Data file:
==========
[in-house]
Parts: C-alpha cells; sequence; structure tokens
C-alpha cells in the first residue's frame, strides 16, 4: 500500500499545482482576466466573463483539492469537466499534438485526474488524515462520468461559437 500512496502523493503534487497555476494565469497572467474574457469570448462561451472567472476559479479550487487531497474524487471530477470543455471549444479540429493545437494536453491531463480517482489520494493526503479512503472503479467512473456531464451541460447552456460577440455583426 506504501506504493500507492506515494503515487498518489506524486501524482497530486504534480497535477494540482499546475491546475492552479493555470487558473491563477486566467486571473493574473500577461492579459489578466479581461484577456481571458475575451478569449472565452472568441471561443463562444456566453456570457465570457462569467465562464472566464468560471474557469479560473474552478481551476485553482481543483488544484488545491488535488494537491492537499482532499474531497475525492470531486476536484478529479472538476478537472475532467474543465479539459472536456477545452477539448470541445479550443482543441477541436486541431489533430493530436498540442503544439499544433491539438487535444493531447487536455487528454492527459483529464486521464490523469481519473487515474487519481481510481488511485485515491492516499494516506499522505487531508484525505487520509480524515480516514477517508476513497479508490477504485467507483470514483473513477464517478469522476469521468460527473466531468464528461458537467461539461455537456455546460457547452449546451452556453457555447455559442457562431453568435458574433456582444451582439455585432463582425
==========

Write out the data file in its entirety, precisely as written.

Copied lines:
[in-house]
Parts: C-alpha cells; sequence; structure tokens
C-alpha cells in the first residue's frame, strides 16, 4: 500500500499545482482576466466573463483539492469537466499534438485526474488524515462520468461559437 500512496502523493503534487497555476494565469497572467474574457469570448462561451472567472476559479479550487487531497474524487471530477470543455471549444479540429493545437494536453491531463480517482489520494493526503479512503472503479467512473456531464451541460447552456460577440455583426 506504501506504493500507492506515494503515487498518489506524486501524482497530486504534480497535477494540482499546475491546475492552479493555470487558473491563477486566467486571473493574473500577461492579459489578466479581461484577456481571458475575451478569449472565452472568441471561443463562444456566453456570457465570457462569467465562464472566464468560471474557469479560473474552478481551476485553482481543483488544484488545491488535488494537491492537499482532499474531497475525492470531486476536484478529479472538476478537472475532467474543465479539459472536456477545452477539448470541445479550443482543441477541436486541431489533430493530436498540442503544439499544433491539438487535444493531447487536455487528454492527459483529464486521464490523469481519473487515474487519481481510481488511485485515491492516499494516506499522505487531508484525505487520509480524515480516514477517508476513497479508490477504485467507483470514483473513477464517478469522476469521468460527473466531468464528461458537467461539461455537456455546460457547452449546451452556453457555447455559442457562431453568435458574433456582444451582439455585432463582425